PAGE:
Obesity has become one of modern society’s inevitable epidemics. Thankfully, we have also seen an increasing number of people who are bucking the trend and accomplishing significant weight loss in their lives, whether through natural means of diet and exercise, or after undergoing bariatric (weight loss) surgery.
Although weight loss contributes positively to general wellbeing, one of the likely but negative consequences of losing a lot of weight is that the body can deflate like a balloon, resulting in unwanted loose, saggy skin, which can cause tremendous cosmetic deformity as well as pain and discomfort caused by the skin folding and rubbing on itself. The psychological effect of this new physical state of profuse loose skin is often more disturbing and traumatising for the patient than when they were large and overweight.
Body contouring surgery after weight loss encapsulates a range of surgical procedures aimed at improving and restoring the body’s normal shape and contour by removing the excess skin. Common procedures that fall into this category include tummy tucks, lower body lifts, breast lifts, and arm and thigh lifts. They generally involve removal of large areas of skin, and therefore, extensive scarring is one of the trade-offs that patients need to except. Scars will generally fade however, and are usually placed strategically to minimise their visibility.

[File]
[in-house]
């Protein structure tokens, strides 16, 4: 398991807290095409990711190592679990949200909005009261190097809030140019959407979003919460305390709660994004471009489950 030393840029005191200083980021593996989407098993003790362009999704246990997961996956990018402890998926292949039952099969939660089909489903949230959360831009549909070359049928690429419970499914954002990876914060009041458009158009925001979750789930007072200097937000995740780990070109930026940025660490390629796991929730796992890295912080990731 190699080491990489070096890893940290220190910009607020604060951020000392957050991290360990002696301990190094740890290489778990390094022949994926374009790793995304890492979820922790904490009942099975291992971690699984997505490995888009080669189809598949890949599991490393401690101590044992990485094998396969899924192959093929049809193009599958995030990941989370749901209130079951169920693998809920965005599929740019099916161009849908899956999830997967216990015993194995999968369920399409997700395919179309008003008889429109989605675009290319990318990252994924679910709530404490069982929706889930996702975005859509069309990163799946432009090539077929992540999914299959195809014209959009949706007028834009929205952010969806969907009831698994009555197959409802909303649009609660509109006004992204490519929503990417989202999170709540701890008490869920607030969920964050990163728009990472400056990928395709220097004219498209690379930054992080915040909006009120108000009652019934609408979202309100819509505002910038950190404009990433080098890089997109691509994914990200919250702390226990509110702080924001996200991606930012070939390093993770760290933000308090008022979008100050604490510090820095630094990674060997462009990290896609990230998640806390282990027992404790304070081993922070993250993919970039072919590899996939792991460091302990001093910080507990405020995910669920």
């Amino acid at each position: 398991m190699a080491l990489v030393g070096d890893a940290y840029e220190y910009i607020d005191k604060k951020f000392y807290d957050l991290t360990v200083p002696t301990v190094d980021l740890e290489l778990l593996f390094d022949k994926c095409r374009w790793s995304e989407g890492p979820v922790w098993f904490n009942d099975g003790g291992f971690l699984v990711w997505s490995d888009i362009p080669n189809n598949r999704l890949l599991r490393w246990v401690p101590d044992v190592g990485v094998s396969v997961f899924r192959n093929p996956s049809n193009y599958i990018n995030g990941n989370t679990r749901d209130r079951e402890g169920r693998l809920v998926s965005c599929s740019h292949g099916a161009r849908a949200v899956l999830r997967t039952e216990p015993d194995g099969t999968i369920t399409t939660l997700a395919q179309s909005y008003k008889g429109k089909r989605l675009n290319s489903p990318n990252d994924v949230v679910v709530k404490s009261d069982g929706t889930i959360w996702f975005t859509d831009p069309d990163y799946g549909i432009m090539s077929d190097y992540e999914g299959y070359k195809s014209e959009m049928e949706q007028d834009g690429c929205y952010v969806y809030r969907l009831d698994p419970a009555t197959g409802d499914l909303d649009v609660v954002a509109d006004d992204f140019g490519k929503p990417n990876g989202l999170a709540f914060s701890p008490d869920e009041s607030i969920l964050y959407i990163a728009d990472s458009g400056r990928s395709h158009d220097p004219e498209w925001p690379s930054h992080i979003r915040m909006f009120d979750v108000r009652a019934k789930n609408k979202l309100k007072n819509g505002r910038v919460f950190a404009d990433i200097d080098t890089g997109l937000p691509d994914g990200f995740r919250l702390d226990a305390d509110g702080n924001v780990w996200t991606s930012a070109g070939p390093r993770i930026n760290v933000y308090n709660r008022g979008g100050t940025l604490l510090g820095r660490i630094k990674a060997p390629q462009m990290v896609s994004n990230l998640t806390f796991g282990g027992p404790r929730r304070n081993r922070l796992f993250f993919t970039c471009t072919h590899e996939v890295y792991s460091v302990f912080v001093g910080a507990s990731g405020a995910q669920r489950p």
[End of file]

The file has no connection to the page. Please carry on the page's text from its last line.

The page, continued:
In approaching this growing group of patients, my first question will usually be aimed at identifying the area/s on the body which concern the patient the most. This then allows me to give priority in terms of planning and staging surgery. When a patient has several areas that need addressing, one needs to consider whether they can be all treated at the same setting, or whether treatment should be more sensibly broken up into multiple procedures, staged over a period of time. In making this decision, the surgeon and patient need to consider healing factors, recovery, and safety.
Body contouring is considered major surgery, and is not without its risks, which is often potentiated by this group of patients’ pre-existing state of poor nutrition and other health issues. In preparing for this type of surgery, it is best that the patient has reached and is stable in their goal weight, lives an active healthy lifestyle, and has eliminated risk factors such as smoking. They should maintain a positive mindset during recovery, and be focused and motivated by the final outcome, which will close the final chapter in their weight loss journey.
Dr Ray Goh, Valley Plastic Surgery. 12th March 2019.